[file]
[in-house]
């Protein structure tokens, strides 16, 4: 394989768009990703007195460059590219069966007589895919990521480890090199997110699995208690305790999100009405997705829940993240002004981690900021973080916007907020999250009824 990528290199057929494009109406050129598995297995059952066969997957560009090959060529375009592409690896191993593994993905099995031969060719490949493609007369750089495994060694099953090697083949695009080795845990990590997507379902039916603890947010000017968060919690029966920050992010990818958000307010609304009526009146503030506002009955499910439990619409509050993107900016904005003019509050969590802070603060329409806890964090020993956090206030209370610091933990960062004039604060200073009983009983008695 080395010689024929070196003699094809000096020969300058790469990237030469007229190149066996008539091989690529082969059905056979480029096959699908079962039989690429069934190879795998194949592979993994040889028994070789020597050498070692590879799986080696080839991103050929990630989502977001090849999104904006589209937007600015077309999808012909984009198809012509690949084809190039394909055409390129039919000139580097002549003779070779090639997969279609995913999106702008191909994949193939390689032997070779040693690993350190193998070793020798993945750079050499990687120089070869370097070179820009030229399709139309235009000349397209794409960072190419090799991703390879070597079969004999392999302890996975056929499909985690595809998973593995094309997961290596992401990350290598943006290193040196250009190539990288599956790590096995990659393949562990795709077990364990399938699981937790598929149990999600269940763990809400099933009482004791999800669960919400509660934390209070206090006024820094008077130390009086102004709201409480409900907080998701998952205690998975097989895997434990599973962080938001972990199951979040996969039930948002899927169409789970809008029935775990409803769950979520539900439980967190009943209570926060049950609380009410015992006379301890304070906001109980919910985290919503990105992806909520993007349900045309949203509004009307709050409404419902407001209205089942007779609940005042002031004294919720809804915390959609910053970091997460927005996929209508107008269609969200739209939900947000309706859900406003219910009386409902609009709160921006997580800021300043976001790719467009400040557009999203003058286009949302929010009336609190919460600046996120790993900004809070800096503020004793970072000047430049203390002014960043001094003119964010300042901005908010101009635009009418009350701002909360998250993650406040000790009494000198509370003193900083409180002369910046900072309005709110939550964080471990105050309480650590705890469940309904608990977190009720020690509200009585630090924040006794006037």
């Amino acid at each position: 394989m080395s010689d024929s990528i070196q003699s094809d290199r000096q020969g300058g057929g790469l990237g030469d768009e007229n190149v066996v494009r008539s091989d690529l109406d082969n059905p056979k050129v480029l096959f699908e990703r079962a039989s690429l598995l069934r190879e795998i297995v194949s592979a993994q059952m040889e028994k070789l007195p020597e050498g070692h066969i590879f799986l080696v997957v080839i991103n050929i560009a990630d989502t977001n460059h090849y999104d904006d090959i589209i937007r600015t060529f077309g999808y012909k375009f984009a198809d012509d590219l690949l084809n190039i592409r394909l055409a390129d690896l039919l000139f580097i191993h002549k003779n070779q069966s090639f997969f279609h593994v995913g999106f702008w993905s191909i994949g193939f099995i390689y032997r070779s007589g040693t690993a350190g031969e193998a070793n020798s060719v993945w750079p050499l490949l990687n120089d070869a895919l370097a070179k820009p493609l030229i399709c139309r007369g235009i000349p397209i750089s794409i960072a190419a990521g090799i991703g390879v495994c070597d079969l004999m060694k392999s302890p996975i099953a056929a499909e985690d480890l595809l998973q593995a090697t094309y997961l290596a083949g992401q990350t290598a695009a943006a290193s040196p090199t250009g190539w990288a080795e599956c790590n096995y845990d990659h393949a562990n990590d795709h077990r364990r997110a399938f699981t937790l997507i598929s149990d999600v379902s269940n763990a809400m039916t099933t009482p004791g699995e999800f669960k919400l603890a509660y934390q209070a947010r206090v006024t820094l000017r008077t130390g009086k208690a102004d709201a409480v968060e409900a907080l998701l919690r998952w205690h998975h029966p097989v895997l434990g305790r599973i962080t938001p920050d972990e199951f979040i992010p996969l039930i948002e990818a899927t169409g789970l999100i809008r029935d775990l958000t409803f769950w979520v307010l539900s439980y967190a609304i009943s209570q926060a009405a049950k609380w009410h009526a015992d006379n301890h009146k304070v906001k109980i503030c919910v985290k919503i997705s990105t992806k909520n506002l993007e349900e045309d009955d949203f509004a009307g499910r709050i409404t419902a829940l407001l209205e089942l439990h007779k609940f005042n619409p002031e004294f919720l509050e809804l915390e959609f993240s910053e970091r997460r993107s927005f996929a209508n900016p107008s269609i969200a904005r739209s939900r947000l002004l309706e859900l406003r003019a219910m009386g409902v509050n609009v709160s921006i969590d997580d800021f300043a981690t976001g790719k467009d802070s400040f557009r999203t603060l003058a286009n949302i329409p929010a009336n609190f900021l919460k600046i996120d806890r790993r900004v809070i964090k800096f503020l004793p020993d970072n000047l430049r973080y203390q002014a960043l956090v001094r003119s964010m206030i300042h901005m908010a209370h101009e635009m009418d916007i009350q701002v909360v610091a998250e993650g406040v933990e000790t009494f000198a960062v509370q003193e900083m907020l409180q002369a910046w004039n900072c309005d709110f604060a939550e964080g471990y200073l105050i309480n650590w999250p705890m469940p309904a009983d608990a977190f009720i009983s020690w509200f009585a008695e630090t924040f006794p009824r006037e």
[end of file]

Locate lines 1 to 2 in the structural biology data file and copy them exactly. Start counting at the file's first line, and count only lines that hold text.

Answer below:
[in-house]
């Protein structure tokens, strides 16, 4: 394989768009990703007195460059590219069966007589895919990521480890090199997110699995208690305790999100009405997705829940993240002004981690900021973080916007907020999250009824 990528290199057929494009109406050129598995297995059952066969997957560009090959060529375009592409690896191993593994993905099995031969060719490949493609007369750089495994060694099953090697083949695009080795845990990590997507379902039916603890947010000017968060919690029966920050992010990818958000307010609304009526009146503030506002009955499910439990619409509050993107900016904005003019509050969590802070603060329409806890964090020993956090206030209370610091933990960062004039604060200073009983009983008695 080395010689024929070196003699094809000096020969300058790469990237030469007229190149066996008539091989690529082969059905056979480029096959699908079962039989690429069934190879795998194949592979993994040889028994070789020597050498070692590879799986080696080839991103050929990630989502977001090849999104904006589209937007600015077309999808012909984009198809012509690949084809190039394909055409390129039919000139580097002549003779070779090639997969279609995913999106702008191909994949193939390689032997070779040693690993350190193998070793020798993945750079050499990687120089070869370097070179820009030229399709139309235009000349397209794409960072190419090799991703390879070597079969004999392999302890996975056929499909985690595809998973593995094309997961290596992401990350290598943006290193040196250009190539990288599956790590096995990659393949562990795709077990364990399938699981937790598929149990999600269940763990809400099933009482004791999800669960919400509660934390209070206090006024820094008077130390009086102004709201409480409900907080998701998952205690998975097989895997434990599973962080938001972990199951979040996969039930948002899927169409789970809008029935775990409803769950979520539900439980967190009943209570926060049950609380009410015992006379301890304070906001109980919910985290919503990105992806909520993007349900045309949203509004009307709050409404419902407001209205089942007779609940005042002031004294919720809804915390959609910053970091997460927005996929209508107008269609969200739209939900947000309706859900406003219910009386409902609009709160921006997580800021300043976001790719467009400040557009999203003058286009949302929010009336609190919460600046996120790993900004809070800096503020004793970072000047430049203390002014960043001094003119964010300042901005908010101009635009009418009350701002909360998250993650406040000790009494000198509370003193900083409180002369910046900072309005709110939550964080471990105050309480650590705890469940309904608990977190009720020690509200009585630090924040006794006037």